Last Mile & Microwave planning
Point-to-Point or Point-to-Multipoint?
Deciding for point-to-point (PtP) or point-to-multipoint (PtMP) technology is mostly a question of applications. Point-to-Point links based on microwave technology are typically more reliable and provide lowest latencies. Point-to-multipoint is much cheaper in planning, deploying, and in hardware.
There are many special solutions and competeting technologies in the market. Nowadays PtP links in 60 GHz are becoming popular and are able to providing almost Gigabit connections at reasonable prices. To find the best suited technology and products needs a lot of experience and experts' know-how.
WiMAX & WLAN
Although WiMAX became less popular as expected in the beginning of this century it has an interesting range of applications. It is a reliable technology which can be run on licensed frequency spectrum - almost all over the world. Anyhow due to the lack of commercial success there is not much progress in available products and development.
Today most last mile and PtMP networks are based on WLAN technology which is less well suited for this application but due to its huge success an enormous progress can be seen in technological development, prices and available clients.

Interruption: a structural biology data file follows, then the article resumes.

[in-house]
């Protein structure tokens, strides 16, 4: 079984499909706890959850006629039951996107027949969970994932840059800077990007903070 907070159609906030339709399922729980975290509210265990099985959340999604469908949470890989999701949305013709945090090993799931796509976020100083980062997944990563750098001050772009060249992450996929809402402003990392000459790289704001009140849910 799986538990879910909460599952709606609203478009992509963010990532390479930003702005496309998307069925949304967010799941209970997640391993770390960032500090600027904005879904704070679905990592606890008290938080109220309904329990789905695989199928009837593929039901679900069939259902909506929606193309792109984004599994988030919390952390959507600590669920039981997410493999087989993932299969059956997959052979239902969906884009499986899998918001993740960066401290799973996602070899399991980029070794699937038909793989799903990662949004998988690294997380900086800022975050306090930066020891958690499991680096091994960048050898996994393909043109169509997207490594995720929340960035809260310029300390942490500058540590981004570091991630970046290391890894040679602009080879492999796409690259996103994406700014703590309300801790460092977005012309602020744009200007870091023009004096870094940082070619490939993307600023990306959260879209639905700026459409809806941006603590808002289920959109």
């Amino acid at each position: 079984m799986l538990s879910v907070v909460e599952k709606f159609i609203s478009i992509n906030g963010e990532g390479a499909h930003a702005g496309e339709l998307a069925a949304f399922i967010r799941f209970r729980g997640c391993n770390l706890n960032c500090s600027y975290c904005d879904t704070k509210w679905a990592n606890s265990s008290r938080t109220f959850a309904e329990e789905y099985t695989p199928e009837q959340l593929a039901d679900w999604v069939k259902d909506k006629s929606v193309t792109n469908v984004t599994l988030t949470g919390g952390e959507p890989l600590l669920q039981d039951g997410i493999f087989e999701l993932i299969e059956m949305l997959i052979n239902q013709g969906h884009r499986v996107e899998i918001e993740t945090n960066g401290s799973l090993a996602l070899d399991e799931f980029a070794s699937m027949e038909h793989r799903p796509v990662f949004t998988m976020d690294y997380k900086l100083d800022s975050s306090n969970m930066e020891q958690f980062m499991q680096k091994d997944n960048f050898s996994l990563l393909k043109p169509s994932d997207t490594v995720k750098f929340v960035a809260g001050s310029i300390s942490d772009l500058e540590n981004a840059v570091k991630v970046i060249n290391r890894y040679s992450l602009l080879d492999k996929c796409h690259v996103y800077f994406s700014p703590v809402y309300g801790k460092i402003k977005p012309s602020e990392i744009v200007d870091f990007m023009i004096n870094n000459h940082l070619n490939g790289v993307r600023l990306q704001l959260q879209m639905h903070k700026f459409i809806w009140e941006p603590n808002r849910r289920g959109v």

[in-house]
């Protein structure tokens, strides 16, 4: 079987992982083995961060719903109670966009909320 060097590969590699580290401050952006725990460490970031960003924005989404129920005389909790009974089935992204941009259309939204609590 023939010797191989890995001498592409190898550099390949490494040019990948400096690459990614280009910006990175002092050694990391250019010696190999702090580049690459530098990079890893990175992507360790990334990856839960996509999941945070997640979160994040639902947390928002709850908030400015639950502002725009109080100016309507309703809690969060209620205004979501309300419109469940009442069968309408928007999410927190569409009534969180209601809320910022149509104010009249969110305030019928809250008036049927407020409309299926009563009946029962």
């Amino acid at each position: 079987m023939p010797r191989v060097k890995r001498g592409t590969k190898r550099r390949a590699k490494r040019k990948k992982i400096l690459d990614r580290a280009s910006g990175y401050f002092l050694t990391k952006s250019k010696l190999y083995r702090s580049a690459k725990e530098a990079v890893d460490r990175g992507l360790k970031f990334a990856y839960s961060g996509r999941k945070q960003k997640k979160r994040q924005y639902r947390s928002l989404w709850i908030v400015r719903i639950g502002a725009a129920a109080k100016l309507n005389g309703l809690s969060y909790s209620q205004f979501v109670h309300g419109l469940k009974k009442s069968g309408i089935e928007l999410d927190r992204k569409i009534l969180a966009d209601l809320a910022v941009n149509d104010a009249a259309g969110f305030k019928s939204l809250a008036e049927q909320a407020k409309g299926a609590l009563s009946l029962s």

Brown-iposs has realised several projects with WiMAX, WLAN, and proprietary radio systems. Also trainings, feasibility studies, and own products have been developed for P2MP networks.
If P2P links have to be fast, high-available, and providing minimal latency over long distances microwave links in a frequency range between 6 and 20 GHz are the technology to choose. Microwave links are using licensed spectrum which can be acquired on a link-base from national regulatory offices.
Many different systems and interfaces are available like Ethernet, E1, E3, STM-1 and similar. Also proprietary solutions offer interesting approaches and products. Often links are build up in chains or rings, meaning combining two or more microwave links to one logical link. Doing so distances of some hundred kilometers can be overcome.